The value running back James White brings to the New England Patriots’ offense is no secret, even if it feels that way sometimes.
A player who’s been so underrated for so long oftentimes veers the other way, into the category of an overrated player, yet White continues to fly under the radar when it comes to Tom Brady’s weaponry.
Last Thursday vs. the Indianapolis Colts marked the first time since Week 11 of the 2016 regular season that Brady had both Julian Edelman and Rob Gronkowski at his disposal in a game that counted in the standings. The Colts are terrible, but it’s no accident Brady threw for a season-high 341 passing yards with his offense at full strength.
In-depth news coverage of the Greater Boston Area.
White is every bit as integral to a high-octane New England offense as Edelman and Gronkowski and deserves to be mentioned as such. He led the Patriots in catches (10), targets (14) and receiving yards (77) against Indy, just as he did against the Dolphins the week before and the Jaguars two weeks before that. White been Brady’s most-targeted receiver in four of five games overall this season, even if he’s technically a running back.
“I mean, for me, I always feel like I’m involved whether I touch the ball or not,” White said. “Like I said, one week it may be catching, one week it may be running, one week it may just be blocking. I think everybody across the board in our offense does a great job of accepting their role no matter how many touches they get.”
White doesn’t do much actual rushing of the ball these days, even with a paper-thin depth chart in the backfield in Foxboro.
Pass catching backs are nothing new when it comes to Brady’s favorite targets, going back to Kevin Faulk’s heyday and continuing through Danny Woodhead, Shane Vereen and Dion Lewis. Perhaps none ever developed a rapport with Brady the same way White has, without whom there’s no t-shirts, flags, memes and everything else commemorating 28-3.
White’s currently second in the NFL in catches among running backs, with 32 through five games. Need a first down? White has the Patriots covered there, too, where he’s tied for the league lead among backs with 14 catches good enough for a first down – the same number as Gronkowski.
“He’s got to start sharing,” Gronkowski joked at the podium on Wednesday.
“No, it’s well-deserved. The way that he focuses on his detail, on the route, the way he knows how to get open and just the little tiny details he knows how to do exactly on point to get open. He’s just a great player and he does it week in and week out, one practice to the next practice. He’s a great example for our team, he’s a great player and he just deserves everything he’s been getting.”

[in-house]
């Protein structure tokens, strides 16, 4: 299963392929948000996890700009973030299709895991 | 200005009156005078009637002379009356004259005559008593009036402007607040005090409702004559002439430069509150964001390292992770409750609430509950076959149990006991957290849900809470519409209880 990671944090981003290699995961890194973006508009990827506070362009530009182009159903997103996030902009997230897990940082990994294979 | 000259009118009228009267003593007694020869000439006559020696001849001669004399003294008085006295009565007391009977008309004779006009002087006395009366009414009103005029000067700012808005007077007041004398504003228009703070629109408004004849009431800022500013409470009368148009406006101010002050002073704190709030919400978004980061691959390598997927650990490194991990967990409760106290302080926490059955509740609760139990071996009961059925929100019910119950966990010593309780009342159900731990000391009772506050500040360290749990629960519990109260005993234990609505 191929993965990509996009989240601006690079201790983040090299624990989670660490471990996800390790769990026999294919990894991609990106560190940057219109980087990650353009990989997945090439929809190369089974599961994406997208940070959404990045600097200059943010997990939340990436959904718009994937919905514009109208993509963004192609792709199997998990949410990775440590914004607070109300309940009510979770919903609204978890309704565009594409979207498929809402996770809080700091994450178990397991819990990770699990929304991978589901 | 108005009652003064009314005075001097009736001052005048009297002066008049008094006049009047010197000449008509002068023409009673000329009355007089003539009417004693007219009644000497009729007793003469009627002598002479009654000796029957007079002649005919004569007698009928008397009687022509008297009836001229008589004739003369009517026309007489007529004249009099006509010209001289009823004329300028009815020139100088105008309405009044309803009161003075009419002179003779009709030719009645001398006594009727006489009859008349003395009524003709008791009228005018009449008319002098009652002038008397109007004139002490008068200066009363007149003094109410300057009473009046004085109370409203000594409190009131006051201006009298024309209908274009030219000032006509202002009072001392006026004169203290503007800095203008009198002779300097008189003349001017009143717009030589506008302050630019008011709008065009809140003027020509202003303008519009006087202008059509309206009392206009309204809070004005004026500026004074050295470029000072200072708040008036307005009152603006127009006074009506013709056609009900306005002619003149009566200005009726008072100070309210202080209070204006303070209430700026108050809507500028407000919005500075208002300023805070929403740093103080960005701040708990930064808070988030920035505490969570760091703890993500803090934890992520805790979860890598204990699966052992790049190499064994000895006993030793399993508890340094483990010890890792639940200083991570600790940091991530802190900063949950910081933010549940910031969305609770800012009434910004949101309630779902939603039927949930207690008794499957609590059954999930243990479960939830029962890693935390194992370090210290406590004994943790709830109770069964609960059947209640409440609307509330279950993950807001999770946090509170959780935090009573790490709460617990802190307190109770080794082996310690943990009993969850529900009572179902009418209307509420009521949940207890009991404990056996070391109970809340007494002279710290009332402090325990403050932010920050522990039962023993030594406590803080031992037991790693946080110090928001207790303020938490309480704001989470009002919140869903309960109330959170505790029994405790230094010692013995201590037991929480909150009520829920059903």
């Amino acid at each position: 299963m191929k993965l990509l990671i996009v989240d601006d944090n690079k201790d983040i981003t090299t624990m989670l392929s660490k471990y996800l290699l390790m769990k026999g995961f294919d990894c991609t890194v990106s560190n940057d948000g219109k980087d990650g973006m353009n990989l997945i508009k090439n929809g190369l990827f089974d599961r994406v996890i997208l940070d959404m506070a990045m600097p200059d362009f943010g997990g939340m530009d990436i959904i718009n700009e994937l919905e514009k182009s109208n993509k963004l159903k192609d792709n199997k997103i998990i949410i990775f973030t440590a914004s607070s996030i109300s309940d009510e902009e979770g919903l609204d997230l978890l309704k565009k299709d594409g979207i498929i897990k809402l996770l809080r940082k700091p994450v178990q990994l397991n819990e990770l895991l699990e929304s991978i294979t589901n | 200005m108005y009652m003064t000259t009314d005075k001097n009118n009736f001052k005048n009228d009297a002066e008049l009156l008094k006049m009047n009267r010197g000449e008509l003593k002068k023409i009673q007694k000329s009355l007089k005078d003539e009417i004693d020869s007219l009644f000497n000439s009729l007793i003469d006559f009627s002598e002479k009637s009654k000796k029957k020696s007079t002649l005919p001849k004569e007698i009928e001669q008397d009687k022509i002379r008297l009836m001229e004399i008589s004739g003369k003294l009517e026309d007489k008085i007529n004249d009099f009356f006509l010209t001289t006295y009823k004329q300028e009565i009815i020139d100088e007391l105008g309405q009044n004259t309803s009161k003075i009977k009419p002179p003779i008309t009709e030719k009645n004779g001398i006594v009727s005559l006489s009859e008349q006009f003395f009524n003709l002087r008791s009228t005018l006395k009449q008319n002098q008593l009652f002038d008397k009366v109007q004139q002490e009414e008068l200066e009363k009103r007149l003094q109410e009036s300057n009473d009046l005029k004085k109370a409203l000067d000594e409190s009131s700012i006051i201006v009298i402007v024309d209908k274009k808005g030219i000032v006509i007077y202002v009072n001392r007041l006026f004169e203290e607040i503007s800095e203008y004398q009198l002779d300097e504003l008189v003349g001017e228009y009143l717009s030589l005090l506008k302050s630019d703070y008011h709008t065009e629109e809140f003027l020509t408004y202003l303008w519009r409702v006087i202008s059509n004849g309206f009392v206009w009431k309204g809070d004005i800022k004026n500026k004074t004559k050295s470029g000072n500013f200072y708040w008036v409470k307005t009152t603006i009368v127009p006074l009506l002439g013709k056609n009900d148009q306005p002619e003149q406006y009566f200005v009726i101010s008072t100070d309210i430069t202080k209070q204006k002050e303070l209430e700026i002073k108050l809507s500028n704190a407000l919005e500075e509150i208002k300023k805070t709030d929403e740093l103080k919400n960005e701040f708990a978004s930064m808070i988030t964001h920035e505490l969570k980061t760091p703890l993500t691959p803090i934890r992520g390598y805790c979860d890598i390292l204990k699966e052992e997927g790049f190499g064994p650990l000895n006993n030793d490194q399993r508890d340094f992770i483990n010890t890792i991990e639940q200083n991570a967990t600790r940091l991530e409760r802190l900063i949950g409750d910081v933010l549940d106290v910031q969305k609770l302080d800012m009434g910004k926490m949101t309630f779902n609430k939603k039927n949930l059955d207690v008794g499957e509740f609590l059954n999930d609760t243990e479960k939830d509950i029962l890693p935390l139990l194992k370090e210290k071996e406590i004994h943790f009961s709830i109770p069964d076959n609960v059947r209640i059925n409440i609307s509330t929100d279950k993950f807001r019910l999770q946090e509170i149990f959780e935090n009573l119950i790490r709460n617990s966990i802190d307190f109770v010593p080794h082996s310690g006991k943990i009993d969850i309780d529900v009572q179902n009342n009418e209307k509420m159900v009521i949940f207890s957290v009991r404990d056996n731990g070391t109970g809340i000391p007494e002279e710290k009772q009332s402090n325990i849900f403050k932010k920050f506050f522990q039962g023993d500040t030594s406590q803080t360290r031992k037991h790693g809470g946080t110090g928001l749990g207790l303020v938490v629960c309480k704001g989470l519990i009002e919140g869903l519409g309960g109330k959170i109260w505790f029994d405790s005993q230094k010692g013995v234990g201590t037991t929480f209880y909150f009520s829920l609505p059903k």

When the Patriots drafted White in the fourth round of the 2014 NFL Draft, there’s little chance the team knew just what it had in the native of Fort Lauderdale, Florida.
White took some interesting steps to making himself a more complete back in the NFL, but he was a workhouse – a very effective one at that – in Wisconsin’s backfield, carrying the ball 221 times his senior year for 1,444 yards. He never carried the ball fewer than 125 in any of his college seasons…and through Week 5 of his fifth season in the NFL, has just 136 career pro carries in the regular season.
“I’ve always felt confident in my pass-catching abilities even though I didn't do it as much in college,” White said. “I did it in high school and even during the offseason and stuff, I would run routes with the receivers and just try to learn what they can do because I always felt confident in my ability to do that. We ran a lot of screens in college though so I always felt comfortable and confident with that. Obviously, I didn’t think I would be catching as many passes as I do but I mean, things change and I’ve accepted my role and just go out there and execute to the best of my abilities.”
Amazingly, the 5-0 Kansas City Chiefs have the NFL’s worst defense in terms of yards allowed (461.8) per game and is second-to-last passing yards (343).
Sunday’s opponent for the Patriots has been bad in pretty much all phases defensively, giving up the most receiving yards to running backs in the NFL on the season and is tied for the second-most receptions allowed.
It should be music to White’s ears, even if he’s taking the high road.
“The stats don’t necessarily mean anything,” White said. “Like I said, they’ll let you drive the ball all the way down the field and force a turnover in the red zone. They do a good job of capitalizing on their opponent’s mistakes so it would be a great week for us to not turn the ball over, string drives together, just work together as an offense as a whole.”
The offense as a whole is still Super Bowl-caliber. But the offense is only whole when White is front and center, right alongside Gronkowski and Edelman.